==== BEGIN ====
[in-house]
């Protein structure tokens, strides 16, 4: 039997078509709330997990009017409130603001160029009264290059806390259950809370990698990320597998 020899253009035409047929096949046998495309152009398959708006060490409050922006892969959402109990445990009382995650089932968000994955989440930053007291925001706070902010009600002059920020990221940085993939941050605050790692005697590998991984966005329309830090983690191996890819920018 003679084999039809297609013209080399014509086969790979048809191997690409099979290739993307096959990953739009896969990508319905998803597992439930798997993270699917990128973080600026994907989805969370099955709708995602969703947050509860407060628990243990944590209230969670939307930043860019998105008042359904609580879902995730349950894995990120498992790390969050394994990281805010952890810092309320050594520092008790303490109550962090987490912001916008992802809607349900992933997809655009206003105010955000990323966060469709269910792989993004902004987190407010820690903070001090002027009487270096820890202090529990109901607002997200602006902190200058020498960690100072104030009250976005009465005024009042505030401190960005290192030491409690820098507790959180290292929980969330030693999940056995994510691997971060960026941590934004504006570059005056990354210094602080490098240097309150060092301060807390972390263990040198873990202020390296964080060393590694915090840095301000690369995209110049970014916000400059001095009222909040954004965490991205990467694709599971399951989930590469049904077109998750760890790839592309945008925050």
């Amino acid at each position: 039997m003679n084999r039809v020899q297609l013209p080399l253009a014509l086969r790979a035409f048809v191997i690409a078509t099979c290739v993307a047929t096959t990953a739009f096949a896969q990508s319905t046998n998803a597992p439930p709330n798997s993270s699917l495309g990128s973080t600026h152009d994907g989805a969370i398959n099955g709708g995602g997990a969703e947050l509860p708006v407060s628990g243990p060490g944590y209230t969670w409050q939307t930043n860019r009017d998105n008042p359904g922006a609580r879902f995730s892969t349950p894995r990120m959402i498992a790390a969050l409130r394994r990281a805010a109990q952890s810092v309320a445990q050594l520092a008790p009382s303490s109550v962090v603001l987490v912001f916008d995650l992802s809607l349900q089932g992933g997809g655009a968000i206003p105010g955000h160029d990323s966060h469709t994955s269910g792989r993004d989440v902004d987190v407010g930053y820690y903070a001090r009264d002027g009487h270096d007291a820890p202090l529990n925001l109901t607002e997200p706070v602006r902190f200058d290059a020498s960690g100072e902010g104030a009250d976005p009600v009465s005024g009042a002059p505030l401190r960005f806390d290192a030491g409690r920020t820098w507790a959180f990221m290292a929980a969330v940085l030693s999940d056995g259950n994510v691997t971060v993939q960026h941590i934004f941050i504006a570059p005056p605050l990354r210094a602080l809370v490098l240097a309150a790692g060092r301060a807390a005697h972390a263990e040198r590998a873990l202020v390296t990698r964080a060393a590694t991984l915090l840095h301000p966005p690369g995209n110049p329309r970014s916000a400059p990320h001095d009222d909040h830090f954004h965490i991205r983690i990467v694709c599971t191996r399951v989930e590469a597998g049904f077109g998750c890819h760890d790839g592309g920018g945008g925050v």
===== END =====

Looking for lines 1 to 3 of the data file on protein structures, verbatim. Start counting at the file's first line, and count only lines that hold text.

[in-house]
């Protein structure tokens, strides 16, 4: 039997078509709330997990009017409130603001160029009264290059806390259950809370990698990320597998 020899253009035409047929096949046998495309152009398959708006060490409050922006892969959402109990445990009382995650089932968000994955989440930053007291925001706070902010009600002059920020990221940085993939941050605050790692005697590998991984966005329309830090983690191996890819920018 003679084999039809297609013209080399014509086969790979048809191997690409099979290739993307096959990953739009896969990508319905998803597992439930798997993270699917990128973080600026994907989805969370099955709708995602969703947050509860407060628990243990944590209230969670939307930043860019998105008042359904609580879902995730349950894995990120498992790390969050394994990281805010952890810092309320050594520092008790303490109550962090987490912001916008992802809607349900992933997809655009206003105010955000990323966060469709269910792989993004902004987190407010820690903070001090002027009487270096820890202090529990109901607002997200602006902190200058020498960690100072104030009250976005009465005024009042505030401190960005290192030491409690820098507790959180290292929980969330030693999940056995994510691997971060960026941590934004504006570059005056990354210094602080490098240097309150060092301060807390972390263990040198873990202020390296964080060393590694915090840095301000690369995209110049970014916000400059001095009222909040954004965490991205990467694709599971399951989930590469049904077109998750760890790839592309945008925050």
């Amino acid at each position: 039997m003679n084999r039809v020899q297609l013209p080399l253009a014509l086969r790979a035409f048809v191997i690409a078509t099979c290739v993307a047929t096959t990953a739009f096949a896969q990508s319905t046998n998803a597992p439930p709330n798997s993270s699917l495309g990128s973080t600026h152009d994907g989805a969370i398959n099955g709708g995602g997990a969703e947050l509860p708006v407060s628990g243990p060490g944590y209230t969670w409050q939307t930043n860019r009017d998105n008042p359904g922006a609580r879902f995730s892969t349950p894995r990120m959402i498992a790390a969050l409130r394994r990281a805010a109990q952890s810092v309320a445990q050594l520092a008790p009382s303490s109550v962090v603001l987490v912001f916008d995650l992802s809607l349900q089932g992933g997809g655009a968000i206003p105010g955000h160029d990323s966060h469709t994955s269910g792989r993004d989440v902004d987190v407010g930053y820690y903070a001090r009264d002027g009487h270096d007291a820890p202090l529990n925001l109901t607002e997200p706070v602006r902190f200058d290059a020498s960690g100072e902010g104030a009250d976005p009600v009465s005024g009042a002059p505030l401190r960005f806390d290192a030491g409690r920020t820098w507790a959180f990221m290292a929980a969330v940085l030693s999940d056995g259950n994510v691997t971060v993939q960026h941590i934004f941050i504006a570059p005056p605050l990354r210094a602080l809370v490098l240097a309150a790692g060092r301060a807390a005697h972390a263990e040198r590998a873990l202020v390296t990698r964080a060393a590694t991984l915090l840095h301000p966005p690369g995209n110049p329309r970014s916000a400059p990320h001095d009222d909040h830090f954004h965490i991205r983690i990467v694709c599971t191996r399951v989930e590469a597998g049904f077109g998750c890819h760890d790839g592309g920018g945008g925050v």